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Number of animals illegally killed in Utah increases for 2nd consecutive year

Number of animals illegally killed in Utah increases for 2nd consecutive year

(Division of Wildlife Resources)


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SALT LAKE CITY — For the second year in a row, the number of wildlife illegally killed in Utah has increased, causing the state to lose thousands of dollars in revenue.

Division of Wildlife Resources Capt. Mitch Lane said it is often difficult to compare statistics of poaching and illegally killed animals year-to-year because it depends on how poaching is defined and there are many forms of poaching involving various types of species and wildlife. However, the most recent numbers indicate that the number of illegally killed wildlife in Utah has already increased by roughly 4 percent since 2014.

In 2014, there were 1,320 illegally taken fish and wildlife, totaling a statutory value of $563,686, Lane said. To date, there have been 1,375 fish and wildlife illegally taken in 2015, totaling a statutory value of $737,220.

Fish had the highest number of illegally killed species with 779 fish illegally taken in 2015, an increase from 617 in 2014, Lane said. Mule deer were the second-highest illegally killed species with 188 non-trophy deer and 15 trophy deer killed in 2015. In 2014, 166 non-trophy deer and nine trophy deer were illegally taken. The number of illegally killed elk also increased with 77 non-trophy and 30 trophy killed in 2014, and 114 non-trophy and 43 trophy illegally killed in 2015.

A trophy mule deer is defined as a buck with an outside antler measurement of 24 inches or greater while a trophy bull elk has six points on at least one side, Lane said. Poaching a trophy bull elk results in a minimum of $8,000 in restitution.

Number of illegally killed animals in 2014 vs. 2015:
2014 numbers:
  • 1,320 total fish and wildlife
  • 617 fish
  • 166 non-trophy mule deer
  • 9 trophy mule deer
  • 77 non-trophy elk
2015 numbers:
  • 1,375 fish and wildlife
  • 779 fish
  • 188 non-trophy mule deer
  • 15 trophy mule deer
  • 114 non-trophy elk
  • 43 trophy elk

By January 2015, the number of animals poached in Utah had increased by more than 30 percent over the past two years, the Associated Press reported.

Lane said it is hard to track poachers because tracking down how the animal was killed or who did it isn't easy.

"The numbers for 2015 include all wildlife taken outside of the laws, rules or regulations, whether it be intentional, accidental or due to negligence or recklessness," Lane said. "Just because someone violates a wildlife law, doesn't necessarily make them a poacher. So, while the number of illegally taken wildlife increased, the number of poaching incidents may or may not have increased. When poaching does increase, it is sometimes because the resource (or number of animals available) also increased."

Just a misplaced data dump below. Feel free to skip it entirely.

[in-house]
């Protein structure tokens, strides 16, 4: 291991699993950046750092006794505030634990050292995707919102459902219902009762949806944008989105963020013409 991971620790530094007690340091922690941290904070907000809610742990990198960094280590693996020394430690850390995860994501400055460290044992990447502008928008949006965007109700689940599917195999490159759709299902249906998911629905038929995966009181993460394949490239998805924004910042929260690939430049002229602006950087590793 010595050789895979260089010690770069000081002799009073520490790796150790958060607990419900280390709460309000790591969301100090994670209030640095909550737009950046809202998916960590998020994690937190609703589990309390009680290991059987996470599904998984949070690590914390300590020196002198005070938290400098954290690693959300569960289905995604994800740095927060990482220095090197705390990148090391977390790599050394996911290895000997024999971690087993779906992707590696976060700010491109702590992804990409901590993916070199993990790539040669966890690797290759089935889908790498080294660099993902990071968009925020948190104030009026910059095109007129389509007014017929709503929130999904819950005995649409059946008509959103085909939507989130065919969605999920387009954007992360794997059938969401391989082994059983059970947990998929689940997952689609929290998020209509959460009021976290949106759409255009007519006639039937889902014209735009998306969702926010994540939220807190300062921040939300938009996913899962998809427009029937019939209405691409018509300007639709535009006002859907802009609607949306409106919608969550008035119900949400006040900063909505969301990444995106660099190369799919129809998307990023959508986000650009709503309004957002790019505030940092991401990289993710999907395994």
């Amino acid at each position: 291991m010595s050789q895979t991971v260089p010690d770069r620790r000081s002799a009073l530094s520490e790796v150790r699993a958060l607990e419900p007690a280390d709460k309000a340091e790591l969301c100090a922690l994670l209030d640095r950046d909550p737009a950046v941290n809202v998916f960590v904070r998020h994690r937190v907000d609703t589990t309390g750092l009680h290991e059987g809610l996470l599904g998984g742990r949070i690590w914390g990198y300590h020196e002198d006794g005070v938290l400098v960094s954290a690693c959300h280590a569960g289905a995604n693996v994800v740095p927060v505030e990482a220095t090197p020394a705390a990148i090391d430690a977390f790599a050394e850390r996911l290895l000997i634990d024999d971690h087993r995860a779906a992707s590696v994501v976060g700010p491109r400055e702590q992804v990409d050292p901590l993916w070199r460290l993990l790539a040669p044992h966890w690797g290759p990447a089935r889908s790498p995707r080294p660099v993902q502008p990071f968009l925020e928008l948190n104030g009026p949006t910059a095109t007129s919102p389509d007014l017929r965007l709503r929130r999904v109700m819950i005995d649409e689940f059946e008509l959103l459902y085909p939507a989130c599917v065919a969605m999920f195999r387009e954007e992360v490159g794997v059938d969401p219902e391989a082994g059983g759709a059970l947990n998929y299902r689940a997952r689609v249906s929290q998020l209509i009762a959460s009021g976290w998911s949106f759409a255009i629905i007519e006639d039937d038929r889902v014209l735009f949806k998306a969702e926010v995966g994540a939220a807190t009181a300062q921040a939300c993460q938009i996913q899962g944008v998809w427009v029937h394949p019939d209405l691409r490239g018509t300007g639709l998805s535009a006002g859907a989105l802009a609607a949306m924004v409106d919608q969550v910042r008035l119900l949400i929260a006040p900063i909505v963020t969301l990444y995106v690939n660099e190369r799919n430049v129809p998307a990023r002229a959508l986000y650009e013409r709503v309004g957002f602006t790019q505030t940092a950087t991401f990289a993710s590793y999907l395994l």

While it is likely that unlawful harvesting occurred more frequently, Lane said the number increase could also be explained by the fact that DWR had more district conservation officers in the field in 2015 than in 2014.

Lane said it also hard to say how Utah's poaching numbers compare to other states across the U.S. because other DWR agencies often have different methods of how they track and report the numbers and also have different animal species. So comparing the statistics on a nationwide level is like "comparing apples and oranges," Lane said.

However, despite the reason behind the increase in illegal killings or how Utah's numbers stack up against other states, Lane said the illegal activity harms everyone.

"The wildlife in the state belongs to everyone," he said. "The numerous and varied wildlife in the state add greatly to the quality of life we enjoy. When someone takes wildlife illegally, they, in essence, are stealing it from everyone else who might otherwise enjoy it or benefit from it."

Anyone with information about the illegal killing of any Utah wildlife can call the UTIP hotline at 1-800-662-3337 or email the information to toturninapoacher@utah.gov. Rewards are often available for information leading to the successful prosecution of wildlife crimes and tipsters can remain anonymous.

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Faith Heaton Jolley

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